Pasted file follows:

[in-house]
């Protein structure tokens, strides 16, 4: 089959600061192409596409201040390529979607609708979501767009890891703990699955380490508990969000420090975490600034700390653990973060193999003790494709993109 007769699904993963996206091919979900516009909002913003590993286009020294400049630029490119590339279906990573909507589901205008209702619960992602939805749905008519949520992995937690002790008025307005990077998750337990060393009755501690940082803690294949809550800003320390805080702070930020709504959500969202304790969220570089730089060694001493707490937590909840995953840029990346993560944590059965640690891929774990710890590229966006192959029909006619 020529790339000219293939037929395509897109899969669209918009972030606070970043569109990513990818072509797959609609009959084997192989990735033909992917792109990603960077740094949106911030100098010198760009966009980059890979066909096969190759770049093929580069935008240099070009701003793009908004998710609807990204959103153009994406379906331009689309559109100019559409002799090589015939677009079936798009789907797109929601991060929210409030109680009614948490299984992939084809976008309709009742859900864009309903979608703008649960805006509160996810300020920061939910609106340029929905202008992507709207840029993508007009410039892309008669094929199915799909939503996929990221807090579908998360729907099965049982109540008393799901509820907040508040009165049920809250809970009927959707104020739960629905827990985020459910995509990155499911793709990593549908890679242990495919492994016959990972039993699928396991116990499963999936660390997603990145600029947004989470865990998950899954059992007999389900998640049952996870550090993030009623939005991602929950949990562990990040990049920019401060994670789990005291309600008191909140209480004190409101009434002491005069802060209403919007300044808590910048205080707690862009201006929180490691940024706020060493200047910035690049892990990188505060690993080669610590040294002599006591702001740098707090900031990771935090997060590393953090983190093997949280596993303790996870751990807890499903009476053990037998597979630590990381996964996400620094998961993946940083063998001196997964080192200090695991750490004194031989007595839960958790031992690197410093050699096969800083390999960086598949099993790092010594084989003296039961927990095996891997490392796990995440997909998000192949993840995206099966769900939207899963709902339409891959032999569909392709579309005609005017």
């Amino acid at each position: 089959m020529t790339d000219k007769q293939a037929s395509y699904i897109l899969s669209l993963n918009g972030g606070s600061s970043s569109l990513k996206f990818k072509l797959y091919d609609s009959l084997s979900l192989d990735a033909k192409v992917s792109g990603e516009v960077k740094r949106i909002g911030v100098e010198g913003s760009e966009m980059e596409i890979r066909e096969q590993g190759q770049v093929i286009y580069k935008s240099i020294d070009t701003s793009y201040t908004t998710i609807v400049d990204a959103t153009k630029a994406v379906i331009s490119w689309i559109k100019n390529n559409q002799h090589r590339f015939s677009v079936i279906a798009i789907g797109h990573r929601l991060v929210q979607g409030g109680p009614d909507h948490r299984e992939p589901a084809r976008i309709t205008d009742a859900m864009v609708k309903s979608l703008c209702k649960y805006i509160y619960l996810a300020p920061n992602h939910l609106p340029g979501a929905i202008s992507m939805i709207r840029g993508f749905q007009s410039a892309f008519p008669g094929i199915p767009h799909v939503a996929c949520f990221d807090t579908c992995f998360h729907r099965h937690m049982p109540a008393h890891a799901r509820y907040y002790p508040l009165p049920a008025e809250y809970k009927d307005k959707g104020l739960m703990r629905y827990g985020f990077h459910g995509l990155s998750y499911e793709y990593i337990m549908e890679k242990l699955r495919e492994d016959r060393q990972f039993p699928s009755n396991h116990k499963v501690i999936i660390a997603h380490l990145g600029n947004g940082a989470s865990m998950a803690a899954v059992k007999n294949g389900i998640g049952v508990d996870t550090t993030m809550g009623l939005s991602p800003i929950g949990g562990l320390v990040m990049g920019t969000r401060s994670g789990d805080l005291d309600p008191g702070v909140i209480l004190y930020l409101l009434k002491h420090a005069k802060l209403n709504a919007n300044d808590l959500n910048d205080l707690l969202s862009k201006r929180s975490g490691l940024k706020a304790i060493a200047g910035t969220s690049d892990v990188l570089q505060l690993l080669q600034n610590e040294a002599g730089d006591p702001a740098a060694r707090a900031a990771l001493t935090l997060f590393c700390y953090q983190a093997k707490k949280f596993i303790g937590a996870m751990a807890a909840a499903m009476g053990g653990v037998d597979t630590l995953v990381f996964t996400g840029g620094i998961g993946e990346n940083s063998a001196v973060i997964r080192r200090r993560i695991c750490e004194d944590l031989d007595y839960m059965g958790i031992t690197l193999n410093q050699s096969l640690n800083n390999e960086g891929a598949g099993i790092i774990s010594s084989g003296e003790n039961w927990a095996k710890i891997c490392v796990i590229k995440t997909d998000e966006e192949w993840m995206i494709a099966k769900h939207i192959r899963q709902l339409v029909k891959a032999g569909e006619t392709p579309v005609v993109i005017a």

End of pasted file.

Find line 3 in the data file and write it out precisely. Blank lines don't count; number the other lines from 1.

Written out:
């Amino acid at each position: 089959m020529t790339d000219k007769q293939a037929s395509y699904i897109l899969s669209l993963n918009g972030g606070s600061s970043s569109l990513k996206f990818k072509l797959y091919d609609s009959l084997s979900l192989d990735a033909k192409v992917s792109g990603e516009v960077k740094r949106i909002g911030v100098e010198g913003s760009e966009m980059e596409i890979r066909e096969q590993g190759q770049v093929i286009y580069k935008s240099i020294d070009t701003s793009y201040t908004t998710i609807v400049d990204a959103t153009k630029a994406v379906i331009s490119w689309i559109k100019n390529n559409q002799h090589r590339f015939s677009v079936i279906a798009i789907g797109h990573r929601l991060v929210q979607g409030g109680p009614d909507h948490r299984e992939p589901a084809r976008i309709t205008d009742a859900m864009v609708k309903s979608l703008c209702k649960y805006i509160y619960l996810a300020p920061n992602h939910l609106p340029g979501a929905i202008s992507m939805i709207r840029g993508f749905q007009s410039a892309f008519p008669g094929i199915p767009h799909v939503a996929c949520f990221d807090t579908c992995f998360h729907r099965h937690m049982p109540a008393h890891a799901r509820y907040y002790p508040l009165p049920a008025e809250y809970k009927d307005k959707g104020l739960m703990r629905y827990g985020f990077h459910g995509l990155s998750y499911e793709y990593i337990m549908e890679k242990l699955r495919e492994d016959r060393q990972f039993p699928s009755n396991h116990k499963v501690i999936i660390a997603h380490l990145g600029n947004g940082a989470s865990m998950a803690a899954v059992k007999n294949g389900i998640g049952v508990d996870t550090t993030m809550g009623l939005s991602p800003i929950g949990g562990l320390v990040m990049g920019t969000r401060s994670g789990d805080l005291d309600p008191g702070v909140i209480l004190y930020l409101l009434k002491h420090a005069k802060l209403n709504a919007n300044d808590l959500n910048d205080l707690l969202s862009k201006r929180s975490g490691l940024k706020a304790i060493a200047g910035t969220s690049d892990v990188l570089q505060l690993l080669q600034n610590e040294a002599g730089d006591p702001a740098a060694r707090a900031a990771l001493t935090l997060f590393c700390y953090q983190a093997k707490k949280f596993i303790g937590a996870m751990a807890a909840a499903m009476g053990g653990v037998d597979t630590l995953v990381f996964t996400g840029g620094i998961g993946e990346n940083s063998a001196v973060i997964r080192r200090r993560i695991c750490e004194d944590l031989d007595y839960m059965g958790i031992t690197l193999n410093q050699s096969l640690n800083n390999e960086g891929a598949g099993i790092i774990s010594s084989g003296e003790n039961w927990a095996k710890i891997c490392v796990i590229k995440t997909d998000e966006e192949w993840m995206i494709a099966k769900h939207i192959r899963q709902l339409v029909k891959a032999g569909e006619t392709p579309v005609v993109i005017a």